Results of the 2022 midterm elections stunned Washington wonks, pollsters and government officials alike, but did the “red wave” predictions merely overestimate the average American voter?
While Republicans are inching closer to a narrow majority in the House, forecasts of a larger margin of victory fell short. With the recent news of Catherine Cortez Masto, D-Nev., holding on to her seat, the Senate will remain under Democrat control for the 118th Congress. The margin of control will be determined by the December runoff election in Georgia between Democratic Senator Raphael Warnock and Republican candidate Herschel Walker. Let’s explore what a divided Congress means for our economy and the retail industry’s policy priorities.
The House voted today on leadership
Congress returned this week for new member orientation and began the process of selecting the respective party’s leadership. Should Republicans maintain their current margin and secure a majority, Representative Kevin McCarthy, R-Calif., will become the next Speaker of the House, Representative Tom Emmer, R-Mich., will be the next Republican Whip, and Rep. Steve Scalise, R-La. will become Majority Leader.
For Democrats, the most interesting question at play is if Speaker Nancy Pelosi, D-Calif., will choose to continue to lead the party or step down. With so much uncertainty, all we can definitively say is that this year’s midterm election results fall drastically short of what a first-term president historically faces.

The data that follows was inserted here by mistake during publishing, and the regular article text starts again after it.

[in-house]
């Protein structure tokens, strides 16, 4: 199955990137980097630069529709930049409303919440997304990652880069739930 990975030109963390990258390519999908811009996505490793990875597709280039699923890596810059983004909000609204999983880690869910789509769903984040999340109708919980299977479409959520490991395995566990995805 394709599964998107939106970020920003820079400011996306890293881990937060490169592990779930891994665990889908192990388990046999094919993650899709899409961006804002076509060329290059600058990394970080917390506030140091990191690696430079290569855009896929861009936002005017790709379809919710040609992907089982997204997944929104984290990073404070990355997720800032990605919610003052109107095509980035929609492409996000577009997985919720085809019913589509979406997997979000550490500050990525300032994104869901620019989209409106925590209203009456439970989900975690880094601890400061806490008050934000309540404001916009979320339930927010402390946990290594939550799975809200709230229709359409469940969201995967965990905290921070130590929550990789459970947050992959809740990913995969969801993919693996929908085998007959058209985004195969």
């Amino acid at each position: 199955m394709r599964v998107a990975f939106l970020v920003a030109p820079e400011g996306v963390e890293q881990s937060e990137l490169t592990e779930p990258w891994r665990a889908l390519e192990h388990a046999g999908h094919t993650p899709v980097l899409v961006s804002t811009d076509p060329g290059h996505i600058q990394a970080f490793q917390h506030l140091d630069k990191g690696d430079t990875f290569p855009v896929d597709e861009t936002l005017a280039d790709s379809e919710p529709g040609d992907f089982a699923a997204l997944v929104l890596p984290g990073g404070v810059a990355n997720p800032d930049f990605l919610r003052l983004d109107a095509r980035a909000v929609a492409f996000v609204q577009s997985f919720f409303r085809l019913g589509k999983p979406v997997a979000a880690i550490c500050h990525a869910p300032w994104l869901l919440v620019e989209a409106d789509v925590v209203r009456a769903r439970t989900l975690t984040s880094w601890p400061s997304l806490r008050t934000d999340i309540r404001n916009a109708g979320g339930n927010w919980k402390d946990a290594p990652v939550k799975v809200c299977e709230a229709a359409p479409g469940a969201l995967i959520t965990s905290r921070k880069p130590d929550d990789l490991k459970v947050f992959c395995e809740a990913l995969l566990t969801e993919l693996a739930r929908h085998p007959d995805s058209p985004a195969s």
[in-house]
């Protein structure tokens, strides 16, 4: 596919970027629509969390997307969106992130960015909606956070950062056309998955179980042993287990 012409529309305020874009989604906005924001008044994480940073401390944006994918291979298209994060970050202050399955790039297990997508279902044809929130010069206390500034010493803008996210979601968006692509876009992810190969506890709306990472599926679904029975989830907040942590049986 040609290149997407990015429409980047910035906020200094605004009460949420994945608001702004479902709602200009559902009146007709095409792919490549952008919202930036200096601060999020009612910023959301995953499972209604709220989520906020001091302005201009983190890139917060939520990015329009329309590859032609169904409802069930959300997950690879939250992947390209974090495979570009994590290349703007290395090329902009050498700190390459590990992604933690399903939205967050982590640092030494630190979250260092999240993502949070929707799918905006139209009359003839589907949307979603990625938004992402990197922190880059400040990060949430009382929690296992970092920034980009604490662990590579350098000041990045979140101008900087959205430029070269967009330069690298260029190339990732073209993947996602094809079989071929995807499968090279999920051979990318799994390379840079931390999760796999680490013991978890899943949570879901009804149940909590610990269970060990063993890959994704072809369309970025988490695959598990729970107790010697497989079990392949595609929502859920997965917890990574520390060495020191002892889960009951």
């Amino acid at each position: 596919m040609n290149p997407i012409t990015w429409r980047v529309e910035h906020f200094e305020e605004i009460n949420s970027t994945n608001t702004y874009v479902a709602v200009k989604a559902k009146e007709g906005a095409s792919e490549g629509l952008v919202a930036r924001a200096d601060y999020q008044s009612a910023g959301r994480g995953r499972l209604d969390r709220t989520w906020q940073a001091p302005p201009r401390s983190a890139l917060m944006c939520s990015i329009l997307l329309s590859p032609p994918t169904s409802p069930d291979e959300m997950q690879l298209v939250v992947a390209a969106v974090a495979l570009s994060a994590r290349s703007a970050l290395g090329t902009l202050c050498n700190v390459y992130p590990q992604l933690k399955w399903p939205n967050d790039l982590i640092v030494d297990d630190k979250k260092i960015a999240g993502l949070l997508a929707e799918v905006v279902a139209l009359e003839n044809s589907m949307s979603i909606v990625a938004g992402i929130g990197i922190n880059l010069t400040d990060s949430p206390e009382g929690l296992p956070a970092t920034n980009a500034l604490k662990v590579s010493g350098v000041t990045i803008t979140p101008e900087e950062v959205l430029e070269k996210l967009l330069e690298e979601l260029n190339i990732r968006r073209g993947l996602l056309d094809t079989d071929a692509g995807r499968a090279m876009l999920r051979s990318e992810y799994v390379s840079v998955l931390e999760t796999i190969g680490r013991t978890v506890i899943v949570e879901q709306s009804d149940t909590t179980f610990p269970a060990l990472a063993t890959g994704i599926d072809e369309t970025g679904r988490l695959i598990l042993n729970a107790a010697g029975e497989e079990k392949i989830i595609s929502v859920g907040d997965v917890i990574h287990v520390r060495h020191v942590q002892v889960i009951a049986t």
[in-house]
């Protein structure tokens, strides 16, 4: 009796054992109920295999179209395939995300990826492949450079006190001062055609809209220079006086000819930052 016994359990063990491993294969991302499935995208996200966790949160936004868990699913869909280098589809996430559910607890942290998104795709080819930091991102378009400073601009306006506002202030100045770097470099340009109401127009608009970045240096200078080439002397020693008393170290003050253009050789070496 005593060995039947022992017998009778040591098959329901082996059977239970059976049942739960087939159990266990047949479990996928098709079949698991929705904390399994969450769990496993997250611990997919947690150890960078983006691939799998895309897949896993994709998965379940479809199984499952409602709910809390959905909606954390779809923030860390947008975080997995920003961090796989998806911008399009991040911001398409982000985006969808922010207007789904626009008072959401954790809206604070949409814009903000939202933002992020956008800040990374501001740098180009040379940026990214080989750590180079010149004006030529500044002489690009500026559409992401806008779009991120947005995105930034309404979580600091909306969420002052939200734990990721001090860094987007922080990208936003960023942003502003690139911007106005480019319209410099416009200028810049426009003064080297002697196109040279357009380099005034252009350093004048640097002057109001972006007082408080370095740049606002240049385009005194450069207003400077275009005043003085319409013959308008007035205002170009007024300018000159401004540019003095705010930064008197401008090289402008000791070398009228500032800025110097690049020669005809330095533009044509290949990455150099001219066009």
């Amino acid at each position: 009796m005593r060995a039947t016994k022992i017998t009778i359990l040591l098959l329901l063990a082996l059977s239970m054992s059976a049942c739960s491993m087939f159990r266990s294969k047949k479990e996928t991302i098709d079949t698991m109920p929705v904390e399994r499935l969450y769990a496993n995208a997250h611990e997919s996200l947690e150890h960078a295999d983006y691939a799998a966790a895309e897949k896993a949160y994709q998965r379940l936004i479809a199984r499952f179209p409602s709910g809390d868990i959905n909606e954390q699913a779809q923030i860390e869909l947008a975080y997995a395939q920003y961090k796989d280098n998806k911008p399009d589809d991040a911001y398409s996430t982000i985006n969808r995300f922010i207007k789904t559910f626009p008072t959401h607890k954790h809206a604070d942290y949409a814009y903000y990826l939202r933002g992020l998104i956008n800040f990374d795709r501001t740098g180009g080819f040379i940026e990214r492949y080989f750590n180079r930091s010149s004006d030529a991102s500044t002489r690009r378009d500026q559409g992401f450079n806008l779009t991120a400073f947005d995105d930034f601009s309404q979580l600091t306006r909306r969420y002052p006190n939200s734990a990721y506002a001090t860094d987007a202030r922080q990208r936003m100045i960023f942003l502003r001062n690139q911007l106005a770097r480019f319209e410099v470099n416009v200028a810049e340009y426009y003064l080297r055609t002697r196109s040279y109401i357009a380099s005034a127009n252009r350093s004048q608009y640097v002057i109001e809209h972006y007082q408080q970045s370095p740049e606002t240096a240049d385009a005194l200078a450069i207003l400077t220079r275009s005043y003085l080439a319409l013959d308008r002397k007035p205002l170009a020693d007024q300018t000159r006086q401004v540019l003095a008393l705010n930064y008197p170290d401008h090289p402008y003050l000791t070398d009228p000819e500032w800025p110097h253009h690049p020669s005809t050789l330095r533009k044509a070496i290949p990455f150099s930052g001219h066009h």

Policy priorities remain
NRF’s RetailPAC continued to play a critical role in building relationships with new candidates and returning incumbents. RetailPAC contributed over $150,000 to congressional races during the 2022 cycle, supporting 83 candidates; initial results show that 80% of RetailPAC-supported candidates won their election. Retailers also made their voices heard in 2022, sending over 5,000 messages to Congress about retail’s policy agenda.
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A flip in a House majority with a divided Congress could potentially affect several key issues facing retailers. NRF’s priorities continue for the remainder of the 117th Congress and into next year, including addressing organized retail crime by advocating for passage of the INFORM Consumers Act and building support for the Combatting Organized Retail Crime Act, reforming credit card swipe fees and promoting greater competition by supporting passage of the Credit Card Competition Act, and avoiding a rail strike by calling on Congress to intervene, if necessary.
NRF also continues to support providing permanent protections for workers who came to the United States as children by codifying the Deferred Action for Childhood Arrivals program, as well as extending expired tax credits that allow retailers to deduct depreciation and amortization from net interest payments.
The 118th Congress will convene on January 3, 2022. With a new Congress comes new legislative priorities. A divided Congress will limit the Biden administration’s reach in pushing major policy priorities. That likely means an increase in executive actions and rulemaking proposals at federal agencies to advance pieces of the administration’s agenda that cannot win congressional approval.
We expect Congress to remain focused on China, including trade and national security. There is room for a bipartisan consensus on addressing crime and community safety across the nation. And, if Republicans win the majority in the House, we expect legislation to combat rising energy prices by expanding domestic energy production.
House Republicans may also begin investigatory activity through oversight powers in committees. We expect some of these actions will benefit retailers by slowing down some new federal workforce regulations in the areas of unionization, overtime pay rules and the status of independent contractors.
Additionally, we could see the House introduce new legislative proposals that scrutinize companies’ plans and policies to address environmental, social and governance goals.
Buckle up and hang on tight — the 2024 presidential race will begin soon and it’s going to be an interesting two years on Capitol Hill.